The oil and gas sector supports more than 82,000 jobs in Scotland, according to the industry’s leading trade body.
Offshore Energies UK (OEUK) looked at the economic impact of the sector on employment and income for north of the border in a recent study.
Its research, commissioned by business services company Experian, also found the oil and gas industry contributes £16 billion Gross Value Added (GVA) to the economy of Scotland.
Overall, OEUK said the industry continues to meet some 75% of the UK’s energy needs.
And with Aberdeen being regarded as the UK’s “energy capital”, the trade body said companies in Scotland play a “critical role” in maintaining Britain’s existing energy supplies while also building new, low-carbon alternatives.
Following the publication of these new figures, Jenny Stanning, of OEUK, said: “Companies in Scotland help maintain the country’s supplies of home-produced oil and gas while also building the low carbon energy systems of the future.”
She added: “By supporting the production of energy in the UK, we can attract the investment needed to avoid becoming increasingly reliant on imported energy, support jobs, and continue to make a significant contribution to the economy while meeting our climate goals.”
OEUK pointed to its member, Neptune Energy, which recently announced it will spend more than 1.0 billion US dollars (£820 million) over the next five years to secure UK energy supplies.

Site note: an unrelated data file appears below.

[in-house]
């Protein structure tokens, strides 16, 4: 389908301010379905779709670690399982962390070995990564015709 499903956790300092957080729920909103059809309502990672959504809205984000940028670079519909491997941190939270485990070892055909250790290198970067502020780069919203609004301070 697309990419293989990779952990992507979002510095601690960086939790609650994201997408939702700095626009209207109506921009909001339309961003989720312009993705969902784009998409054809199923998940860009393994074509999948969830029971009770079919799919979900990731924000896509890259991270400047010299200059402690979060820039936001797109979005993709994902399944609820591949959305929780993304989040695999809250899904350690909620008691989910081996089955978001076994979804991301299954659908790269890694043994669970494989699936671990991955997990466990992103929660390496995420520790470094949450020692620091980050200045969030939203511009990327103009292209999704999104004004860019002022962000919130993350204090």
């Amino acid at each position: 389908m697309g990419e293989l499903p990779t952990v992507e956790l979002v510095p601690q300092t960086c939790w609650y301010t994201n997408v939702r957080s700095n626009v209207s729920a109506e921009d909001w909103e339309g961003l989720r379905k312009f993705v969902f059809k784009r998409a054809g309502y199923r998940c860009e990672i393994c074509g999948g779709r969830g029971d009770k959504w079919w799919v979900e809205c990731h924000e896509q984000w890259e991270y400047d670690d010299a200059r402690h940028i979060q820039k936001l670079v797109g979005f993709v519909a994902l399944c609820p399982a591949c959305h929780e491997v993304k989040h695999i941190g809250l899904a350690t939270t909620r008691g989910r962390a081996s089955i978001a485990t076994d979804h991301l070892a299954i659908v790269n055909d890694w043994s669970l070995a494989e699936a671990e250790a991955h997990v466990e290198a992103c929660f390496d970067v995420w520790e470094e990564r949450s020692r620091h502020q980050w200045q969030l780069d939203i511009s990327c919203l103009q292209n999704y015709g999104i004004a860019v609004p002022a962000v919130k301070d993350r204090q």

A portion of this investment will be in the Seagull development, which proposes to use existing infrastructure to produce about 50,000 barrels of oil a day for the UK from 2023.
Located in the central North Sea, the development will use existing infrastructure to bring production forward quickly and is said to reduce reliance on imported oil, OEUK said.
Earlier this month, Chancellor Rishi Sunak unveiled a new windfall tax which will put a 25% surcharge on profits of oil and gas giants.
It is hoped the policy will raise as much as £5 billion.
But energy firms have warned it could be detrimental to the sector, and could damage investment in the North Sea.
Ms Stanning said OEUK continues to remain concerned about the impact of the tax on the sector “at a time when we need to prioritise energy produced in the UK”.
A consultation on the windfall tax policy is due to close on Tuesday.